A Comic Book Shop Can Transform You From Geek to Superhero
Want to open a comic book shop?
Before your start thinking of names for your comic book shop and digging out Vintage DC Comics from under your bed, you should consider a few things. Starting your own comic book shop means you need a mix of the following: a great understanding of comic books, knowledge of what it is you want to sell in your shop, and the desire to be in contact with a network of like-minded entrepreneurs.
And you must seriously love comic books.
Andy Johnson loves comics. When Johnson and his business partner, Adam Healy, started a comic book shop, Cosmic Monkey Comics, in Portland, Oregon in 1995, his aim was simple. He wanted to be able to buy more comics. Johnson is 45 years old now, but his favorite comic book growing up was Amazing Spiderman.
Before he owned Cosmic Monkey Comics, Johnson was a cabinet maker. Now he’s the president of his own company. “I’m there every day helping people and ordering more comics,” said Johnson.
Cosmic Monkey’s staff keeps their doors open daily from 11 am to 7 pm. If Johnson had his way, he would never leave. He considers his business a labor of love. It can be a very risky business to jump into if you don’t know what you are doing, and he’s seen comic book shops fail.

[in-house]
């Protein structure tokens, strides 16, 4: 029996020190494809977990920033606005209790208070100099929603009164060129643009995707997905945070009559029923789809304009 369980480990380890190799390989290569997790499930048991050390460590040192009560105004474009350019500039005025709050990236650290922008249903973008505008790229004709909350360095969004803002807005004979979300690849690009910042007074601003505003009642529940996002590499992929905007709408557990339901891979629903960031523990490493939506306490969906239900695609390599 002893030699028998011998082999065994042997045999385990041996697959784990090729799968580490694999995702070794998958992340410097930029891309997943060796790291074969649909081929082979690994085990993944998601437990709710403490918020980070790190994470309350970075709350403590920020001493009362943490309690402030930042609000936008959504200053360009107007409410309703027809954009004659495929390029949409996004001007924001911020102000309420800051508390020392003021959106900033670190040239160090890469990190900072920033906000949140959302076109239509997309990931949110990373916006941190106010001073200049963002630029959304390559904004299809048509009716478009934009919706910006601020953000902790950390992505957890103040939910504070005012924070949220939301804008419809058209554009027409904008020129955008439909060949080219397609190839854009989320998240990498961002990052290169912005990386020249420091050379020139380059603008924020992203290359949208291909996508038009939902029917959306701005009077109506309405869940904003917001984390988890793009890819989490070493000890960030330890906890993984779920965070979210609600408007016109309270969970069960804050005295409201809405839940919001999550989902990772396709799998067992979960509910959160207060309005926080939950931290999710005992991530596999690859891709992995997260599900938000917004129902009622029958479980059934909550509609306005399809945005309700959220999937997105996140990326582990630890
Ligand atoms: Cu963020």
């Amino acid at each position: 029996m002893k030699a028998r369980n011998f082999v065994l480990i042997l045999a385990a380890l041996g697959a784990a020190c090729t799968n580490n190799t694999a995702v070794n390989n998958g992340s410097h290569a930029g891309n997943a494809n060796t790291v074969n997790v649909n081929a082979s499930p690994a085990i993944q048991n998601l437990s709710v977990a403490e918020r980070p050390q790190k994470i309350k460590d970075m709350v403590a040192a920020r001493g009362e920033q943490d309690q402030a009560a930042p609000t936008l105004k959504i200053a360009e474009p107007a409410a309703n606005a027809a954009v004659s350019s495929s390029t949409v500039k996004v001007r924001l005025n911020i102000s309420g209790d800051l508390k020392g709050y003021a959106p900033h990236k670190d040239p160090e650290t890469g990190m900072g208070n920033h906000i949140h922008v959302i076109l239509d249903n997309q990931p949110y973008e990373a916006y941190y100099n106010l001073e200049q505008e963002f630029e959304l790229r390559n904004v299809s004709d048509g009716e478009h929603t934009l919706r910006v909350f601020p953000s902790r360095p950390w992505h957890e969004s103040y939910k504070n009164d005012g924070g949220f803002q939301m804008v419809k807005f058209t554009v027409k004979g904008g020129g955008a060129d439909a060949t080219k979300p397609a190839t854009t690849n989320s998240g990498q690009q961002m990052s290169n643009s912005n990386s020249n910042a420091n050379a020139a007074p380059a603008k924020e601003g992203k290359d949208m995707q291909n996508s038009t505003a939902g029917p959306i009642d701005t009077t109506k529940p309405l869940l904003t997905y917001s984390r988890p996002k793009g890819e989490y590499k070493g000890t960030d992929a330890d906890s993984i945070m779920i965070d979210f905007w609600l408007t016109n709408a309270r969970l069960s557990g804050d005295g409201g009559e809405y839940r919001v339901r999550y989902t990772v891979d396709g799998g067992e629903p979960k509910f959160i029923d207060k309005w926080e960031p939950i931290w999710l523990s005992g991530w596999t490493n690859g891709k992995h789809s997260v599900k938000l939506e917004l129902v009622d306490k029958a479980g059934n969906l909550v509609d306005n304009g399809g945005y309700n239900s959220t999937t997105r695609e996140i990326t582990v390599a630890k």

“Take some business courses and read as many comics as you can,” says Johnson. If you end up opening your own comic book shop, make sure you have great customer service, a depth of knowledge, products that people are looking for, and cleanliness, organization, warmth and good lighting.
Small Business Chronicle advises that anyone thinking of taking on a venture like opening a shop should immerse themselves in the comic book culture. They suggest attending trade shows and conventions to learn new trends in the field. Watch the buying habits of your potential clients and the price range they prefer. They encourage entrepreneurial types to seek out and speak to other comic book shop owners about difficulties they have encountered in the business.
What a business it is!
Townsquared spoke to David Walker, a longtime comic book lover who writes some of the top titles in the comic book universe right now. Marvel published his book, Luke Cage; Boom published his Planet of the Apes comic book. “Both are childhood dreams come true,” said Walker. He is co-writing a series called Superb for the publisher Lion Forge and some other undisclosed projects.
He can talk about his love for comics.
His first encounter with a comic was Batman #247, which was published in the early 1970s. “It was a gift from my mother,” said Walker, “The Batman TV series was on in syndication when I was a little kid, and I loved the show. My mom bought me that comic book, and I barely knew how to read at the time. It was the comic book that got me interested in reading.”
Although he was hooked from the beginning, Walker didn’t start off thinking of himself as a collector. “I just loved comic books. And back then they were twenty cents, and then a quarter. My mom would probably buy me one or two comics a week.”